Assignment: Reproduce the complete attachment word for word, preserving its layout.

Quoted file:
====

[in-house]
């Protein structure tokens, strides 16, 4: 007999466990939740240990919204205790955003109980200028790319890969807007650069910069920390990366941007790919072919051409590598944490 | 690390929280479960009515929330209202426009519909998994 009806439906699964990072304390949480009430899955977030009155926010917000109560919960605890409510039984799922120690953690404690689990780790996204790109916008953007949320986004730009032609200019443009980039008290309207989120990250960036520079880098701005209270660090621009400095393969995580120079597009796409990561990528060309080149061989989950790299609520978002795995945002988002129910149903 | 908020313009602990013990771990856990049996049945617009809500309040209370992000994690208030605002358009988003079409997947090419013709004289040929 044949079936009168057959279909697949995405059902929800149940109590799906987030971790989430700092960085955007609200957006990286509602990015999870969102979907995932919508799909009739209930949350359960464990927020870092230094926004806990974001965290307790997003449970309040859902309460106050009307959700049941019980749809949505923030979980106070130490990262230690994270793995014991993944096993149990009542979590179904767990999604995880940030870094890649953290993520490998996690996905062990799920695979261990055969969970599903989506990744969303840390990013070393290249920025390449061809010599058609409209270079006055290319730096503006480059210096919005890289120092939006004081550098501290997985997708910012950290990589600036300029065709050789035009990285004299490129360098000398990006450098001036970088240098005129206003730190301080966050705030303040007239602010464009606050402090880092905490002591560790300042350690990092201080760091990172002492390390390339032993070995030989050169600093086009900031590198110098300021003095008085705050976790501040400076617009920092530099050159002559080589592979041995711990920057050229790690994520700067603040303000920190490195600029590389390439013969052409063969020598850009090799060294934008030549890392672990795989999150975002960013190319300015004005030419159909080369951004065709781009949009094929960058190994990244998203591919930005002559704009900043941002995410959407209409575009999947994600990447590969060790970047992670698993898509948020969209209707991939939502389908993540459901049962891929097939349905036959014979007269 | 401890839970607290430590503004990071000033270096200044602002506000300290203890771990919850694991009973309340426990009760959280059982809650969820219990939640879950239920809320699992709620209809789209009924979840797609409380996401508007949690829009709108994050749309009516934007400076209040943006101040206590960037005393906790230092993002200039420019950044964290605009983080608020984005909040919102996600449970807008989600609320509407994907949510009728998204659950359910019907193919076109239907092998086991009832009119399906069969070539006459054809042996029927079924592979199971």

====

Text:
[in-house]
């Protein structure tokens, strides 16, 4: 007999466990939740240990919204205790955003109980200028790319890969807007650069910069920390990366941007790919072919051409590598944490 | 690390929280479960009515929330209202426009519909998994 009806439906699964990072304390949480009430899955977030009155926010917000109560919960605890409510039984799922120690953690404690689990780790996204790109916008953007949320986004730009032609200019443009980039008290309207989120990250960036520079880098701005209270660090621009400095393969995580120079597009796409990561990528060309080149061989989950790299609520978002795995945002988002129910149903 | 908020313009602990013990771990856990049996049945617009809500309040209370992000994690208030605002358009988003079409997947090419013709004289040929 044949079936009168057959279909697949995405059902929800149940109590799906987030971790989430700092960085955007609200957006990286509602990015999870969102979907995932919508799909009739209930949350359960464990927020870092230094926004806990974001965290307790997003449970309040859902309460106050009307959700049941019980749809949505923030979980106070130490990262230690994270793995014991993944096993149990009542979590179904767990999604995880940030870094890649953290993520490998996690996905062990799920695979261990055969969970599903989506990744969303840390990013070393290249920025390449061809010599058609409209270079006055290319730096503006480059210096919005890289120092939006004081550098501290997985997708910012950290990589600036300029065709050789035009990285004299490129360098000398990006450098001036970088240098005129206003730190301080966050705030303040007239602010464009606050402090880092905490002591560790300042350690990092201080760091990172002492390390390339032993070995030989050169600093086009900031590198110098300021003095008085705050976790501040400076617009920092530099050159002559080589592979041995711990920057050229790690994520700067603040303000920190490195600029590389390439013969052409063969020598850009090799060294934008030549890392672990795989999150975002960013190319300015004005030419159909080369951004065709781009949009094929960058190994990244998203591919930005002559704009900043941002995410959407209409575009999947994600990447590969060790970047992670698993898509948020969209209707991939939502389908993540459901049962891929097939349905036959014979007269 | 401890839970607290430590503004990071000033270096200044602002506000300290203890771990919850694991009973309340426990009760959280059982809650969820219990939640879950239920809320699992709620209809789209009924979840797609409380996401508007949690829009709108994050749309009516934007400076209040943006101040206590960037005393906790230092993002200039420019950044964290605009983080608020984005909040919102996600449970807008989600609320509407994907949510009728998204659950359910019907193919076109239907092998086991009832009119399906069969070539006459054809042996029927079924592979199971």